- Selling or gifting ownership interests to family members
- Sale to other current owners
- Sale to nonowners – management (or another key employee) buyout
- Employee stock ownership plan (ESOP)
When it comes to the most common sale options, according to a 2017 survey from FMI, a majority of construction owners plan to initiate internal transactions, with 52% of respondents indicating that they plan to sell to employees via a direct sale or through an employee stock ownership plan.
Employee Stock Ownership Plan as a Buyer for Contractors
An ESOP is an attractive option for owners of construction companies. According to the most recent data (2020) from the National Center of Employee Ownership (NCEO), the construction industry was the most active for new ESOPs, with construction companies undertaking more ESOPs than any other industry.
As with every major life decision, an examination of options is crucial. As the majority of construction companies are closely held businesses, the three most widely discussed exit options among mid-size construction company owners are sale to a third party, sale to management or family members and sale to an ESOP.
Consideration of the advantages and disadvantages of sale to third party, sale to management members, and sale to an ESOP are outlined below.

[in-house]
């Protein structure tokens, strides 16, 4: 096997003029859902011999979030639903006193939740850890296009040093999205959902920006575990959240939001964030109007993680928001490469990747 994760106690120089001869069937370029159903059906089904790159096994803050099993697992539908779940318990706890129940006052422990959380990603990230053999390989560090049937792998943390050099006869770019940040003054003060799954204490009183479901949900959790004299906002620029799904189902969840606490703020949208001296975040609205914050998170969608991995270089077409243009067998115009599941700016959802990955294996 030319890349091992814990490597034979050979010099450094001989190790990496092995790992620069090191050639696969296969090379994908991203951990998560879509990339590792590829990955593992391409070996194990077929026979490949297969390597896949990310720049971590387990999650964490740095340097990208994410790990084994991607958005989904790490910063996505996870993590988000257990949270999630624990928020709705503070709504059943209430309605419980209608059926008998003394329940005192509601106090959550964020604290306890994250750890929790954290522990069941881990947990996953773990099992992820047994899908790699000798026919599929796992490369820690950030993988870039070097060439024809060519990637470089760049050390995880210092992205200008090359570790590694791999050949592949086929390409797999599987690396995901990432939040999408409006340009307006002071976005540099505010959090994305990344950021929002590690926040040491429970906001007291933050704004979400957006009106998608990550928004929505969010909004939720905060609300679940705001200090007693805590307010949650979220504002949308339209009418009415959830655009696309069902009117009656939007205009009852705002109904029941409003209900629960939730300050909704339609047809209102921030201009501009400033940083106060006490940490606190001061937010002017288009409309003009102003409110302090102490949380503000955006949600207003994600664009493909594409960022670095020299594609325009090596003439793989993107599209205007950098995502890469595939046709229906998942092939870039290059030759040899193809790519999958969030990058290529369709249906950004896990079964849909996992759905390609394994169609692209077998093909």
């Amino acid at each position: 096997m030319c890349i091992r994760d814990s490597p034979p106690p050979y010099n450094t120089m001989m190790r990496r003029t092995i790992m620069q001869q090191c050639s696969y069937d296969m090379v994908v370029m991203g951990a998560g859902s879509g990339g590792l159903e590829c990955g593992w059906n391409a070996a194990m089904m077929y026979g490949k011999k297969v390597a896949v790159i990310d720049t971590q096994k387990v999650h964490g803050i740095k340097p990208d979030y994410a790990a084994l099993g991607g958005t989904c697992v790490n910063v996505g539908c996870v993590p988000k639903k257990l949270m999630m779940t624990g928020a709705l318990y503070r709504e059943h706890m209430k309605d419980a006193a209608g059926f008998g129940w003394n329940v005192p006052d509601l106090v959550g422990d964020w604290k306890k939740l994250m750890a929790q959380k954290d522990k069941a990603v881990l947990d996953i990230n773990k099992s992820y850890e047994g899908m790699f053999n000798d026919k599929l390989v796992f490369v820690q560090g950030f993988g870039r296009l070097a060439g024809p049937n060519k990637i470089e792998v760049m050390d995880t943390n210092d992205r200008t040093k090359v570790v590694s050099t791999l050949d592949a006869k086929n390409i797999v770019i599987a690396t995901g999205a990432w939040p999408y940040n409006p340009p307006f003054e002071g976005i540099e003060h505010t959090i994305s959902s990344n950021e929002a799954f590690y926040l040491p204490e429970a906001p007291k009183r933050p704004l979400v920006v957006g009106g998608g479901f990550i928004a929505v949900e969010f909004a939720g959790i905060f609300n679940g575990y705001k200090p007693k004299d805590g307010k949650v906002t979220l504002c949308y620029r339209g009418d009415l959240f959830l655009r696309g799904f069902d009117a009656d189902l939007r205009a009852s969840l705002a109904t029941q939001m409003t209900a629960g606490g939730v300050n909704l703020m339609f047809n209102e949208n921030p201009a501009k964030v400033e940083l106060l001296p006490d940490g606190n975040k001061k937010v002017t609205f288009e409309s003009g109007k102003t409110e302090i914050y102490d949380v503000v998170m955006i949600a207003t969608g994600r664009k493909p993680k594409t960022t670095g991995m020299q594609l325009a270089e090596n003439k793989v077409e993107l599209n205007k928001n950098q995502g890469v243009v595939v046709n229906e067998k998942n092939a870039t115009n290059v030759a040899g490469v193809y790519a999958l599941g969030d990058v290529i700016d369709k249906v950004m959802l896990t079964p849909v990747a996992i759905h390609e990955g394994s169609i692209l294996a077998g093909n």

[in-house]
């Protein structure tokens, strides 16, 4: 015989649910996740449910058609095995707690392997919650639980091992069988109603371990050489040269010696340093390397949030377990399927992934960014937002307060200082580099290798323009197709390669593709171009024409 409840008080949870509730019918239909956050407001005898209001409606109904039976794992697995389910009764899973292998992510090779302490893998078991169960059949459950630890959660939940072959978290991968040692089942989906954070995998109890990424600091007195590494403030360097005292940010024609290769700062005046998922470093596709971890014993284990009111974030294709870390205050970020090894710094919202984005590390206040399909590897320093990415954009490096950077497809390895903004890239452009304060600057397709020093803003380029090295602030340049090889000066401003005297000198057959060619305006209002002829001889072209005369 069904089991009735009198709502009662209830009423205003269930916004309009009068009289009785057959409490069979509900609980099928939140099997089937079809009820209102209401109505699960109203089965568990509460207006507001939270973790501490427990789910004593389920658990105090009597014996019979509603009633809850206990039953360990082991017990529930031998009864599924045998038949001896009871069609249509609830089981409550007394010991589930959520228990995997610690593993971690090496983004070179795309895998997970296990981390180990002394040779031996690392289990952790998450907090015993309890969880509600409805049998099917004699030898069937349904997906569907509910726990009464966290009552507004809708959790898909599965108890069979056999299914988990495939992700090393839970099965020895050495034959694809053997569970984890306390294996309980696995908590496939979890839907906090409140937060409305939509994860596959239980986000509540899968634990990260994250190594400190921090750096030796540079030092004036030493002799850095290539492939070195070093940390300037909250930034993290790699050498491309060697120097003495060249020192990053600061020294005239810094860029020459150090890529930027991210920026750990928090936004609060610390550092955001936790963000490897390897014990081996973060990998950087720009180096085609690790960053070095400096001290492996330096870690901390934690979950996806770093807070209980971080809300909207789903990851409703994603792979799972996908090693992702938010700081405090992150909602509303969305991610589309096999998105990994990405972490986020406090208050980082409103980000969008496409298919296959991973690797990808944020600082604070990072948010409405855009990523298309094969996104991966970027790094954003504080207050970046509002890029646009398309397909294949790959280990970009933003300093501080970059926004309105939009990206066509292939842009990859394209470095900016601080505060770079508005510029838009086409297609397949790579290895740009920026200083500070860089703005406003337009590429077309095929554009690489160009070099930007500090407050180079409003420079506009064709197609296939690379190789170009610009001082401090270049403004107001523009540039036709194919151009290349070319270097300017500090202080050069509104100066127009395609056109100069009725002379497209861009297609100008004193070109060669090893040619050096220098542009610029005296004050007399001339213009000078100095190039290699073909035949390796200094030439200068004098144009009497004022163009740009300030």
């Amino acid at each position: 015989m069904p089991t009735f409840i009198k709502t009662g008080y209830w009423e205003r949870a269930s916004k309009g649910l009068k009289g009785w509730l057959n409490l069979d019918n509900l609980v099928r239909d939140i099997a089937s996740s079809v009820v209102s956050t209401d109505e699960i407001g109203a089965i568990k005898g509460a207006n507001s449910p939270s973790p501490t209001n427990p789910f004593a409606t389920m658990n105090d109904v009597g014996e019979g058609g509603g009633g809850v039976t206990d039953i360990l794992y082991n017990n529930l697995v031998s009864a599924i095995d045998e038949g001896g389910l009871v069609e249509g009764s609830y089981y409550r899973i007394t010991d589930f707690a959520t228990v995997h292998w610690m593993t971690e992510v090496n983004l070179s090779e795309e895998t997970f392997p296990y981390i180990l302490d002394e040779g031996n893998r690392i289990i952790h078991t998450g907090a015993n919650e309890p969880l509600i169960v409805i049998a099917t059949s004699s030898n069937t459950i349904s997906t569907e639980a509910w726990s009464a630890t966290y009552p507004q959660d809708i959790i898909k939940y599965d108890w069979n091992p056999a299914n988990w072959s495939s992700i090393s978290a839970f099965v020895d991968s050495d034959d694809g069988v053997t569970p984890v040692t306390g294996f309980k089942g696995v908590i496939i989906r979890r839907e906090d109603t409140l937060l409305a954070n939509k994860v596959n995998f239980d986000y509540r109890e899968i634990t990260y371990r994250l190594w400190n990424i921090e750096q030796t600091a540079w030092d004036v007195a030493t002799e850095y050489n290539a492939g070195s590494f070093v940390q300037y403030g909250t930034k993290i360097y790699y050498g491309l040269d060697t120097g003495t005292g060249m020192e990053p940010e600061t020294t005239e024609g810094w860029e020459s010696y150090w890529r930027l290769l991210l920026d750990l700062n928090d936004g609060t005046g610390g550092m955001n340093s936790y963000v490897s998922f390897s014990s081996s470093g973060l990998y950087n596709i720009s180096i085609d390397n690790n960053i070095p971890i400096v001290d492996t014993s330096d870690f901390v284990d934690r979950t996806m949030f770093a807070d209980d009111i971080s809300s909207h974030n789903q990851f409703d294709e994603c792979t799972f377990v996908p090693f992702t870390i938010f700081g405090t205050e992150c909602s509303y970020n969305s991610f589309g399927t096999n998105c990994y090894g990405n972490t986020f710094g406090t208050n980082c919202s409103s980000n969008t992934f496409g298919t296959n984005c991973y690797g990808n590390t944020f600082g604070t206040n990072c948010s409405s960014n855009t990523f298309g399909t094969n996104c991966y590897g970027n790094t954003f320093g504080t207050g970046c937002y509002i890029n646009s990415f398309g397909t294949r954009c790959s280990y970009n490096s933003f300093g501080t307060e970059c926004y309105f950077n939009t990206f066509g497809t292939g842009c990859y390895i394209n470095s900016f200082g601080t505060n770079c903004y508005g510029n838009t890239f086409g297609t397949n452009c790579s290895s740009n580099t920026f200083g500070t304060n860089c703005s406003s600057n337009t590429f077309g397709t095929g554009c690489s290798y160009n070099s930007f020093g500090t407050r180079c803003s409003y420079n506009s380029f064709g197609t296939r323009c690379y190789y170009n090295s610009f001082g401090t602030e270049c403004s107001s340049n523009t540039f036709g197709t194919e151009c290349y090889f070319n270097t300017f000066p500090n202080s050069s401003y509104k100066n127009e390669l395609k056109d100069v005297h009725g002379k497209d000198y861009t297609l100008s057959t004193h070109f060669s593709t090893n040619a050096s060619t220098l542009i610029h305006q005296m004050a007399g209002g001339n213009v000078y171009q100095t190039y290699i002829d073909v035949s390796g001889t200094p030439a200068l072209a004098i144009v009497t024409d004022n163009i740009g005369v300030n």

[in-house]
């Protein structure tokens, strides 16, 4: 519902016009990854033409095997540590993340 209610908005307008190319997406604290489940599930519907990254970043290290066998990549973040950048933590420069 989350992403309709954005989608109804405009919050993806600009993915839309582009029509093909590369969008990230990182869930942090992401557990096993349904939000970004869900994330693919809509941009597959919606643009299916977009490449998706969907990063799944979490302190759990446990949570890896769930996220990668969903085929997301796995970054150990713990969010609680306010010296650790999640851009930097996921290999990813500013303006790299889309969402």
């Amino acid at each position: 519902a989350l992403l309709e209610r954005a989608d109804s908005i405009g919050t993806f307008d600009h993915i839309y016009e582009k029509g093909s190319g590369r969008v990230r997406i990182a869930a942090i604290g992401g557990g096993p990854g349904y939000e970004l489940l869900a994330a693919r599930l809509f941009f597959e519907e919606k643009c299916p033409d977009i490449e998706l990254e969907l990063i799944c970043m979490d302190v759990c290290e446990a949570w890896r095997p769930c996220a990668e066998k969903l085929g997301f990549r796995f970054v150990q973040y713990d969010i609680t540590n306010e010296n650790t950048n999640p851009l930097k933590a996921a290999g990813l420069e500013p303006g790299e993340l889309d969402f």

1. Sale to a Third Party: Exit Option
Once a deal is consummated with a third party, the risk of payment as well as the timing of receipt of payment is much lower than in a sale to an internal party. While some third-party transactions have clauses to prevent downside risk, such as clawbacks, escrow and other contingent considerations (usually based on performance), selling shareholders
are likely to be paid in a much
The sale price to a specific third party, also known as investment value, can constitute a higher value (prior to taxes) than fair market value, otherwise known as strategic value.
Selling to private equity could result in greater access to capital.
Ability to leverage industry experts (i.e., competitor, private equity, etc.).
Ninety-five percent of construction companies are not strong candidates for sale to a third party. Size, profitability, visibility of profits beyond current backlog, highly leveraged balance sheets and company culture are all distinguishing factors that influence the salability of a contracting business.
Historically, less than 25% of contractors are successful in selling their companies to a third-party buyer. This is due to a multitude of reasons, including:
Differences in personality and management style between sellers and buyers can create strategic divides.
The valuation gap stemming from unrealistic valuation expectations from sellers or low-ball offers from buyers can result in disappointing offers to selling shareholders, foiling potential deals.
The construction industry is highly cyclical, and buyers may be risk-averse if a particular contractor is experiencing a temporary slowdown.
If any single large contract of the seller is unprofitable, buyers may over-penalize by reducing their offer (e.g., emphasizing the risks in achieving profits with each job).
The construction industry, generally speaking, is highly leveraged. This leverage makes consummating a deal more difficult.